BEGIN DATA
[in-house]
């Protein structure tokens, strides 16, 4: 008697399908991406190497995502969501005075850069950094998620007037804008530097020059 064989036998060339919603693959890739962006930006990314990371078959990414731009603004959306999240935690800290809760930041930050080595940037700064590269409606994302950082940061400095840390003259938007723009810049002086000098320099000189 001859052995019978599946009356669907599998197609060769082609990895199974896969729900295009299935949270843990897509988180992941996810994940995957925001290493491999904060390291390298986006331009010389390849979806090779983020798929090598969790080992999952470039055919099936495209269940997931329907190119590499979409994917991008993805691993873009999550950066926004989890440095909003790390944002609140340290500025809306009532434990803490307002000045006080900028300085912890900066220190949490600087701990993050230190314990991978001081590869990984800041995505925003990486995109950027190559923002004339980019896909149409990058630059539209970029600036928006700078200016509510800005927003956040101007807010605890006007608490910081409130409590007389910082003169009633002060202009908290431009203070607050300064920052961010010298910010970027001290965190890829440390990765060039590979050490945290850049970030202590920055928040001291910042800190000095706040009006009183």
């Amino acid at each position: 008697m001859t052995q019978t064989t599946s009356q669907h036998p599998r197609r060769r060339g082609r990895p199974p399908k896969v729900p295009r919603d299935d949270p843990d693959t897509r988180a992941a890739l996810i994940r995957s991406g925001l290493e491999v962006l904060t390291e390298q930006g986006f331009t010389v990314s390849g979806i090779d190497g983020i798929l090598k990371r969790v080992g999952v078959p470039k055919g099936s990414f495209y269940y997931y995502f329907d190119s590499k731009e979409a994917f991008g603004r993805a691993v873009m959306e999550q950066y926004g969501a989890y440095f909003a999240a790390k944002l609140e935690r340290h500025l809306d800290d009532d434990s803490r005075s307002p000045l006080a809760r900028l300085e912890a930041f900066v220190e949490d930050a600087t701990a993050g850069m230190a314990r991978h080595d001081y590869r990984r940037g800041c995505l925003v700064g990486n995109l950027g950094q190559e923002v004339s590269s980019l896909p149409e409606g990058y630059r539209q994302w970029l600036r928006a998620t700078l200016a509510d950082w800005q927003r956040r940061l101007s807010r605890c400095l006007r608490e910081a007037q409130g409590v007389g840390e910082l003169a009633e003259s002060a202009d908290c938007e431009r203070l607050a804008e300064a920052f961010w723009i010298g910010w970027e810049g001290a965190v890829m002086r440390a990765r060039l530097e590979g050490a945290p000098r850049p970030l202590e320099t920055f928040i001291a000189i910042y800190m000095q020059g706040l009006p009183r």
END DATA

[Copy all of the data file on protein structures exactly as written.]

[in-house]
């Protein structure tokens, strides 16, 4: 008697399908991406190497995502969501005075850069950094998620007037804008530097020059 064989036998060339919603693959890739962006930006990314990371078959990414731009603004959306999240935690800290809760930041930050080595940037700064590269409606994302950082940061400095840390003259938007723009810049002086000098320099000189 001859052995019978599946009356669907599998197609060769082609990895199974896969729900295009299935949270843990897509988180992941996810994940995957925001290493491999904060390291390298986006331009010389390849979806090779983020798929090598969790080992999952470039055919099936495209269940997931329907190119590499979409994917991008993805691993873009999550950066926004989890440095909003790390944002609140340290500025809306009532434990803490307002000045006080900028300085912890900066220190949490600087701990993050230190314990991978001081590869990984800041995505925003990486995109950027190559923002004339980019896909149409990058630059539209970029600036928006700078200016509510800005927003956040101007807010605890006007608490910081409130409590007389910082003169009633002060202009908290431009203070607050300064920052961010010298910010970027001290965190890829440390990765060039590979050490945290850049970030202590920055928040001291910042800190000095706040009006009183």
């Amino acid at each position: 008697m001859t052995q019978t064989t599946s009356q669907h036998p599998r197609r060769r060339g082609r990895p199974p399908k896969v729900p295009r919603d299935d949270p843990d693959t897509r988180a992941a890739l996810i994940r995957s991406g925001l290493e491999v962006l904060t390291e390298q930006g986006f331009t010389v990314s390849g979806i090779d190497g983020i798929l090598k990371r969790v080992g999952v078959p470039k055919g099936s990414f495209y269940y997931y995502f329907d190119s590499k731009e979409a994917f991008g603004r993805a691993v873009m959306e999550q950066y926004g969501a989890y440095f909003a999240a790390k944002l609140e935690r340290h500025l809306d800290d009532d434990s803490r005075s307002p000045l006080a809760r900028l300085e912890a930041f900066v220190e949490d930050a600087t701990a993050g850069m230190a314990r991978h080595d001081y590869r990984r940037g800041c995505l925003v700064g990486n995109l950027g950094q190559e923002v004339s590269s980019l896909p149409e409606g990058y630059r539209q994302w970029l600036r928006a998620t700078l200016a509510d950082w800005q927003r956040r940061l101007s807010r605890c400095l006007r608490e910081a007037q409130g409590v007389g840390e910082l003169a009633e003259s002060a202009d908290c938007e431009r203070l607050a804008e300064a920052f961010w723009i010298g910010w970027e810049g001290a965190v890829m002086r440390a990765r060039l530097e590979g050490a945290p000098r850049p970030l202590e320099t920055f928040i001291a000189i910042y800190m000095q020059g706040l009006p009183r």